Zebra Licenses ThingMagic Reader

By Jonathan Collins

Slated for release this year, Zebra Technologies' new line of RFID printers-encoders will feature ThingMagic's latest embedded RFID reader, the Mercury4e.


In a deal that brings together an established bar code label printer specialist with an emerging RFID technology developer, Zebra Technologies and RFID reader designer ThingMagic are partnering to deliver a range of Zebra RFID label printers using ThingMagic’s latest embedded reader.

Zebra’s Cornick

Zebra is the first company to license ThingMagic’s latest embedded reader, the Mercury4e (see New Embeddable RFID Readers), which ThingMagic announced in September this year. As part of that agreement, Zebra will brand its planned new line of RFID printers-encoders with ThingMagic’s name. The first products to come from the partnership are set for release by the end of this year.

Zebra currently sells a range of printer-encoders using readers from Symbol Technologies (which acquired RFID equipment maker Matrics earlier this year), Alien Technology and AWID. Although Zebra says that it will continue to support, upgrade and sell products with readers from its existing suppliers, it expects more and more of its printer-encoders will use the ThingMagic Mercury4e.

The reason for that switch comes from the potential for the Mercury4e software-defined radio technology to support a range of tags. At present, Zebra sells products with different readers to support specific customer RFID implementations; customers using EPC Class 1 tags, for example, need a printer with an Alien reader.

The embedded Mercury4e reader supports all tags based on EPC Class 1 and 0 protocols, as well as Symbols’ EPC Class 0+, ISO 18000-6B and Philips’ UCODE 1.19. The reader’s software architecture also allows remote software upgrades for new protocols, including the forthcoming EPC Generation 2.

While more traditional readers can be upgraded to support the upcoming Gen 2 standard by upgrading the software operating in the printer-encoder flash memory, that technique has limited potential to support later tag specifications, according to Zebra.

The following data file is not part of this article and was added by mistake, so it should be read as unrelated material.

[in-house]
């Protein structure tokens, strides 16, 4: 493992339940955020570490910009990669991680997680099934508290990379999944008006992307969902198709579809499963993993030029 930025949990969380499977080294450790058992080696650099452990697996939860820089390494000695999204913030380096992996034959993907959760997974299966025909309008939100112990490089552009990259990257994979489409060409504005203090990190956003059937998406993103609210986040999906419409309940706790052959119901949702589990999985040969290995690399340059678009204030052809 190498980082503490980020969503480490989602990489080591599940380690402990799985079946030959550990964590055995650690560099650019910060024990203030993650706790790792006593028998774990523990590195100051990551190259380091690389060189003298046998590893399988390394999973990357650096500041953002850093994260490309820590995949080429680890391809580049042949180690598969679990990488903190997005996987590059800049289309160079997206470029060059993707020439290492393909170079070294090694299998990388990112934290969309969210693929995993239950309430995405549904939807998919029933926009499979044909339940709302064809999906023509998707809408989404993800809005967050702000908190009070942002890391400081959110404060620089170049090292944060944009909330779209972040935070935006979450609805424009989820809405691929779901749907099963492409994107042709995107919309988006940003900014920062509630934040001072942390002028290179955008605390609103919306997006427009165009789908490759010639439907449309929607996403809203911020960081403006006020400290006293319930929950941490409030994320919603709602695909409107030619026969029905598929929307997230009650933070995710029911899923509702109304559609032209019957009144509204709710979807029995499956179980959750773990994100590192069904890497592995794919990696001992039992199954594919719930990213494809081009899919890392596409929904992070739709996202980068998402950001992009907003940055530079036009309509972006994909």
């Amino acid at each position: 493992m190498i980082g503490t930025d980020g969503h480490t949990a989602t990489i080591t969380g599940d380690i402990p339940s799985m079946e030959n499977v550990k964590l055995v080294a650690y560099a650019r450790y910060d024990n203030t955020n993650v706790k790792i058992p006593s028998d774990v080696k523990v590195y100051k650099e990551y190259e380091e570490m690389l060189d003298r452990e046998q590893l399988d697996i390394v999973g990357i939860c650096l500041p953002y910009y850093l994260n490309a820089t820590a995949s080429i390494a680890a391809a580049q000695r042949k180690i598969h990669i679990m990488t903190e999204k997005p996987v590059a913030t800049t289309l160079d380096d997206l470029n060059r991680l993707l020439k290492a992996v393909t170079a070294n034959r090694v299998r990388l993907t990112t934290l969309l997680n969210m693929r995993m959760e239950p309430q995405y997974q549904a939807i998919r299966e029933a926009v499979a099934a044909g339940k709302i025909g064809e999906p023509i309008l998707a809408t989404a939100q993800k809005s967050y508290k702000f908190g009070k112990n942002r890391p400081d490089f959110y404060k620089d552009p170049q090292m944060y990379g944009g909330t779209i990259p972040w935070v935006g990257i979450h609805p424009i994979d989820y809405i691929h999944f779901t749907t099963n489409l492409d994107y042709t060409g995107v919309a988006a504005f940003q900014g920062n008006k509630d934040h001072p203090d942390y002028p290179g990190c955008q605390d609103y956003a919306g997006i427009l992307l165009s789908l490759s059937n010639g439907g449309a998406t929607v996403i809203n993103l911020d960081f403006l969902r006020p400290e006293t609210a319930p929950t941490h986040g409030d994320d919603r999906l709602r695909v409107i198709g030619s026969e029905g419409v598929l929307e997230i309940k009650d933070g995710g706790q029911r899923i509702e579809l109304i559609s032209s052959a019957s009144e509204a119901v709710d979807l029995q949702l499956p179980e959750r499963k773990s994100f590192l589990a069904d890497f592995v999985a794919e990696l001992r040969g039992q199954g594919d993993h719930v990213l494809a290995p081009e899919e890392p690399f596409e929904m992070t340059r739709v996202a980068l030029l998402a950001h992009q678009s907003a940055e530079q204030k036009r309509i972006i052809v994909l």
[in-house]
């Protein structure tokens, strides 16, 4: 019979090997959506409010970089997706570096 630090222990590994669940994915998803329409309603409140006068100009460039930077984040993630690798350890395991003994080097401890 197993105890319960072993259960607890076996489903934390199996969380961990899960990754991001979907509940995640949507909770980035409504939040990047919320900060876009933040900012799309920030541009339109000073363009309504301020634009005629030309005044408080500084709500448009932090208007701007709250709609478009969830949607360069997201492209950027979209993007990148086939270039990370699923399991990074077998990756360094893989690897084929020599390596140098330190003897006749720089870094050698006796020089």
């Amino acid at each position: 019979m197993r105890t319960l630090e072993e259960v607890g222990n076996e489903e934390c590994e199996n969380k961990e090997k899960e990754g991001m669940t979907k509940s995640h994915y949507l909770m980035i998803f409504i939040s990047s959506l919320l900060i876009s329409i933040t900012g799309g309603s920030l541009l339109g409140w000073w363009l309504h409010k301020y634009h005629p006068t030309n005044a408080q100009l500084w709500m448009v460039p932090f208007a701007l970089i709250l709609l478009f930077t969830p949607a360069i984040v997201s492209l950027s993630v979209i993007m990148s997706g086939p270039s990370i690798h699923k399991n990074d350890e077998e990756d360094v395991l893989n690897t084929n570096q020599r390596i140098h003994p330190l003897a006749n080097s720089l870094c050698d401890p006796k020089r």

“Anyone who says they know that every protocol developed can be flash upgraded is probably taking a risk. In all likelihood software-defined radio readers are the only way to accommodate future protocols,” says Robert Cornick, vice president and general manager of RFID for Zebra Technologies.

Zebra plans to use ThingMagic’s reader in its 915 MHz printer-encoders, which will be sold in the U.S., but will turn to other reader designs and manufacturers for European market, where UHF tags operate at 868 MHz, and the Japanese market, where UHF tags operate at 960 MHz. “We’d like to use ThingMagic in as many places as we can, but today we can’t do that in Asia,” says Cornick.

Zebra says that prices for the new ThingMagic powered printer-encoders will be no more than its existing products.

Both Zebra and ThingMagic believe that as companies move from RFID pilots to RFID implementations, the need for multiprotocol support from their equipment becomes increasingly important.

“Most RFID is at the pilot stage now, and in a pilot, support for only one kind of RFID tag is fine,” says Kevin Aston, ThingMagic’s vice president in charge of marketing and business development. “But as companies move into the implementation stage, they will want to know that the equipment they invest in at the end of 2004 and in 2005 will still be working in 2008 and 2009 and be able to read any tag.”

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